United States District Court, E.D. Tennessee
MEMORANDUM OPINION AND ORDER
A. VARLAN CHIEF UNITED STATES DISTRICT JUDGE.
criminal case is before the Court on third-party
petitioner's request to proceed in forma pauperis [Doc.
325], and application for interest in property [Doc. 326].
Also before the Court is the government's motion to
dismiss third-party petitioners' application [Doc. 351].
Third-party petitioner did not respond to the
government's motion, and his time in which to do so has
passed. E.D. Tenn. L.R. 7.1.
September 1, 2015, defendants Francisco Javier Castro-Reyes
and Lucero Beltran-Chimal were charged with conspiracy to
commit money laundering, among other charges, in violation of
18 U.S.C. § 1956(h) [Doc. 84]. Subsequently, the Court
entered an agreed order of forfeiture for Castro-Reyes [Doc.
221] and Beltran-Chimal [Doc. 256], forfeiting their interest
in certain monies seized from an address in North Carolina.
The government submits that as required by 21 U.S.C. §
853(n) and Rule 32.2(b) of the Federal Rules of Criminal
Procedure, it sent notice to all parties known to have a
possible interest in this property, and also published notice
of the forfeiture, including publication on the internet on a
government operated website for at least thirty (30)
consecutive days [Doc. 352 p. 2].
December 5, 2016, Mason White Hyde (hereinafter
“petitioner”) filed an application for interest
in the property [Doc. 326]. The government moved to dismiss
the application, arguing that petitioner's application
should be dismissed because petitioner failed to meet the
requirements of 21 U.S.C. §§ 853(n)(3) and (n)(6)
order to submit a valid third-party claim, a petitioner must
comply with 21 U.S.C. § 853(n)(3), which mandates that a
petitioner “set forth the nature and extent of the
petitioner's right, title, or interest in the property,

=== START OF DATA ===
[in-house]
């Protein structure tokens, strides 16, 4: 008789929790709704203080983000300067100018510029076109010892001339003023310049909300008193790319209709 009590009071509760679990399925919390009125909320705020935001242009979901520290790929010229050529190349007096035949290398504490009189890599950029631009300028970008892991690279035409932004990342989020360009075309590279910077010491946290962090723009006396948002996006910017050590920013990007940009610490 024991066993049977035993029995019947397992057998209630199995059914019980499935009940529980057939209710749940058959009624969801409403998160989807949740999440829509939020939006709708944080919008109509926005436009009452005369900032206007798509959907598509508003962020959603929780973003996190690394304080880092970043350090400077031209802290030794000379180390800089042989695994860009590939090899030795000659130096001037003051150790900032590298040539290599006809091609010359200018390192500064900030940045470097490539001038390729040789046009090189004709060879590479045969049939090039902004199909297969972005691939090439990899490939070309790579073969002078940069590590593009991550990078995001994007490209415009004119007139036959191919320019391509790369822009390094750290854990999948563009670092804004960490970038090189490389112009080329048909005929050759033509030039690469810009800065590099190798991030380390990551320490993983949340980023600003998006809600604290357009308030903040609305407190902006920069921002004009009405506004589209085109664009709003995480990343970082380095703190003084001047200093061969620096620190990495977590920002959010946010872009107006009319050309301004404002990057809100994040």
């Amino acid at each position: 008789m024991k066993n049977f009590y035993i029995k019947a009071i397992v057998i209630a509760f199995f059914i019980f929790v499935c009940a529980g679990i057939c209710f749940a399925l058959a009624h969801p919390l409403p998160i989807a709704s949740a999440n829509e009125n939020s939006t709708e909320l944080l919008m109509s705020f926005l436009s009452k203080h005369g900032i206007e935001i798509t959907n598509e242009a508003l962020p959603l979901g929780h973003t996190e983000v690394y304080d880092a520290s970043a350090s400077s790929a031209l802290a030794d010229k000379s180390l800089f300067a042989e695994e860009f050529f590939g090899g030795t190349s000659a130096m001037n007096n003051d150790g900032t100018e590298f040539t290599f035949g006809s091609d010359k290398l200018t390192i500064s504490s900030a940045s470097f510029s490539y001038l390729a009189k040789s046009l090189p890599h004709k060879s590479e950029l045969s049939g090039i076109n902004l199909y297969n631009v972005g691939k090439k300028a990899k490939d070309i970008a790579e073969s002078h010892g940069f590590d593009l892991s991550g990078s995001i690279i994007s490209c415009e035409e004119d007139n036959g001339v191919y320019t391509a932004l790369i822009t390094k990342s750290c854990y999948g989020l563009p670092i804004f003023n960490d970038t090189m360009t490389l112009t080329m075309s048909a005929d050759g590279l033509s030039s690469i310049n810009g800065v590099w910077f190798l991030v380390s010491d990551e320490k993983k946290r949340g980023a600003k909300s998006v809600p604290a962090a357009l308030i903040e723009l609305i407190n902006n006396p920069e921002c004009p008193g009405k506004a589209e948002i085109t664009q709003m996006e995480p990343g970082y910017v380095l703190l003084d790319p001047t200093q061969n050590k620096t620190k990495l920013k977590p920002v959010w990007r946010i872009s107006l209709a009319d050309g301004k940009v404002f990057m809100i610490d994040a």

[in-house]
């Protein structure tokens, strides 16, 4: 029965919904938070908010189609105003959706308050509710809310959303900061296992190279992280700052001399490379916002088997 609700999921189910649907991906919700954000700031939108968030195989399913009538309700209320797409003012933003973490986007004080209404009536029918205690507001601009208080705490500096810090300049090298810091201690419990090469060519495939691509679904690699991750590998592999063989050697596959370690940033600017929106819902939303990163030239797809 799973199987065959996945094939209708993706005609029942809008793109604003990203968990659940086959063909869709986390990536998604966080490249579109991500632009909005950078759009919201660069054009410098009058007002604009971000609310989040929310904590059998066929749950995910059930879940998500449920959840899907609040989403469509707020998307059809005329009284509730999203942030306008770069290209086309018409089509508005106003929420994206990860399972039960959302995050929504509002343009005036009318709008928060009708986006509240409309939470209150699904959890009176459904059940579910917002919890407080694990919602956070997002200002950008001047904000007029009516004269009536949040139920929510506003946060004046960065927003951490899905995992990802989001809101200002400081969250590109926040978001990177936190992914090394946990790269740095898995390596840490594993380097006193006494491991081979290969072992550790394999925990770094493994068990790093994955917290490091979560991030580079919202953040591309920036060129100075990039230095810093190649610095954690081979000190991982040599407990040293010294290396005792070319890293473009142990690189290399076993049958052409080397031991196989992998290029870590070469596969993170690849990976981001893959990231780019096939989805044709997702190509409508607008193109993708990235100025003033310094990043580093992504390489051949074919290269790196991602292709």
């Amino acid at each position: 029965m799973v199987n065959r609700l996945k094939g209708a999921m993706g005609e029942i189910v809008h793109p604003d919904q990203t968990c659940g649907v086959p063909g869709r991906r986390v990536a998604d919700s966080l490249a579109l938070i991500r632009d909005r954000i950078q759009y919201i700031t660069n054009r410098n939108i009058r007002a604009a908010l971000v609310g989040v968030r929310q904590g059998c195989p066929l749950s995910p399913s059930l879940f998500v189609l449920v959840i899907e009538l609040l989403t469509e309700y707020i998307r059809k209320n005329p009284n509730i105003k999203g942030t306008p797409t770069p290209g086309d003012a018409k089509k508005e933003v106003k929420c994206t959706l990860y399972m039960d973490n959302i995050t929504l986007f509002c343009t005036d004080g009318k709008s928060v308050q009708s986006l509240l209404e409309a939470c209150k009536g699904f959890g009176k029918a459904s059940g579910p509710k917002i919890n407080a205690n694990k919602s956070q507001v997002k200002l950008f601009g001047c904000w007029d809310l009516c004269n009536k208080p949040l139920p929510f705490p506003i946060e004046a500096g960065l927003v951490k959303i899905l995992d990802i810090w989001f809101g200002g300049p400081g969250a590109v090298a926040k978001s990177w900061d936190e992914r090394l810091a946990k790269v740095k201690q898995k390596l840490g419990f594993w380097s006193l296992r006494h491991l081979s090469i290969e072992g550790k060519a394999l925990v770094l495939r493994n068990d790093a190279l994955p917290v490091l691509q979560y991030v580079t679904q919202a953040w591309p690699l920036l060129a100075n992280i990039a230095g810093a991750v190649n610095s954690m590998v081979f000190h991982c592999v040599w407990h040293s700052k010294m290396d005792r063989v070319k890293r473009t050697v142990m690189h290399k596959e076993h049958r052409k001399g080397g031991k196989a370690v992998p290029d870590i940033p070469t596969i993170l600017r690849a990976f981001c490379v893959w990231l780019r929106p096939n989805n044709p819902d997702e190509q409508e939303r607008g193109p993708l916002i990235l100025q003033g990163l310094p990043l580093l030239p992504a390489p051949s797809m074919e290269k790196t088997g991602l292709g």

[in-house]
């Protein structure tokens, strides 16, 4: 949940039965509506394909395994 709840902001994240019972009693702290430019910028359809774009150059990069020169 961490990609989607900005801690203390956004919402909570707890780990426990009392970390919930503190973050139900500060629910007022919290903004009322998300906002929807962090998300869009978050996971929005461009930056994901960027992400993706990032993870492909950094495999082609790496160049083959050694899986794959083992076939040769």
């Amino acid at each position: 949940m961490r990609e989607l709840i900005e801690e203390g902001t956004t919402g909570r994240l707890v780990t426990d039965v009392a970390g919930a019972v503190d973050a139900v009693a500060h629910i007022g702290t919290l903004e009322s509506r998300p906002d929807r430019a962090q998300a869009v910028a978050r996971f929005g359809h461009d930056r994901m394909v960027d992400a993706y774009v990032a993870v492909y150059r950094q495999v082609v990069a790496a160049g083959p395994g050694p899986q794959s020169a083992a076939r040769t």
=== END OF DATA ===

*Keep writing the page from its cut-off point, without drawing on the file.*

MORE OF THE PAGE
the time and circumstances of the petitioner's
acquisition of the right, title, or interest in the property,
any additional facts . . . and the relief sought.” 21
U.S.C. § 853(n)(3). “Federal courts require strict
compliance with the pleading requirements of §
853(n)(3), primarily because there is a substantial danger of
false claims in forfeiture proceedings.” United
States v. Carvajal, No. 3:15-cr-56, 2016 WL 7191687, at
*1 (E.D. Tenn. Dec. 12, 2016) (quoting United States v.
Burge, 829 F.Supp.2d 664, 667 (C.D. Ill. 2011)).
case, petitioner' application states only that the
petitioner “has a legal interest in the forfeited
property in the event no other real, natural, party declares
any interest in the property” [Doc. 326]. The remainder
of the application contains rhetoric wholly unrelated to the
application for interest in the relevant property, and
provides no detail as to any purported interest in the
property. Thus, petitioner does not set forth the
“nature and extent of the . . . right, title, or
interest in the property, ” or “the time and
circumstances of [his] acquisition of the right, title, or
interest in the property.” 21 U.S.C. § 853(n)(3).
As such, petitioners' application fails to meet the
requirements of § 853(n)(3). Therefore, the Court will
dismiss the application for failing to comply with the
requirements of § 853(n)(3). See United States v.
Kokko, No. 06-20065-CR, 2007 WL 2209260, at *5 (S.D.
Fla. July 30, 2007) (“Failure to file a petition that
satisfies the requirements of § 853(n)(3) is grounds for
dismissal without a hearing.”).
petitioner's application fails to state a claim under 21
U.S.C. § 853(n)(6). In order to survive dismissal, a
third-party claim must “provide enough facts to state a
claim to relief that is plausible on its face.” See
United States v. Church & Dwight Co., Inc., 510
F.App'x 55, 57 (2nd Cir. 2013) (citing Bell Atl.
Corp. v. Twombly, 550 U.S. 544, 570 (2007)).
Petitioner's application, which states only that he
“has a legal interest in the forfeited property in the
event no other real, natural, party declares any interest in
the property, ” and provides no other relevant
information, fails to provide any facts which make
petitioner's claim plausible [Doc. 326]. Therefore, in
addition to failing to comply with the requirements of 21
U.S.C. § 853(n)(3), petitioner's application also
fails to state a claim for relief that is plausible under 21
U.S.C. § 853(n)(6). See Church & Dwight
Co., 510 F.App'x at 57.
Court notes that petitioner also filed a request to proceed
in forma pauperis . Because the Court is dismissing
petitioner's claim, it will deny this request as moot.
the government's Motion to Dismiss Third-Party
Petitioners' claim [Doc. 351] is
GRANTED, and petitioners' Application
for Interest in Property [Doc. 326] is
DISMISSED. Petitioner's request ...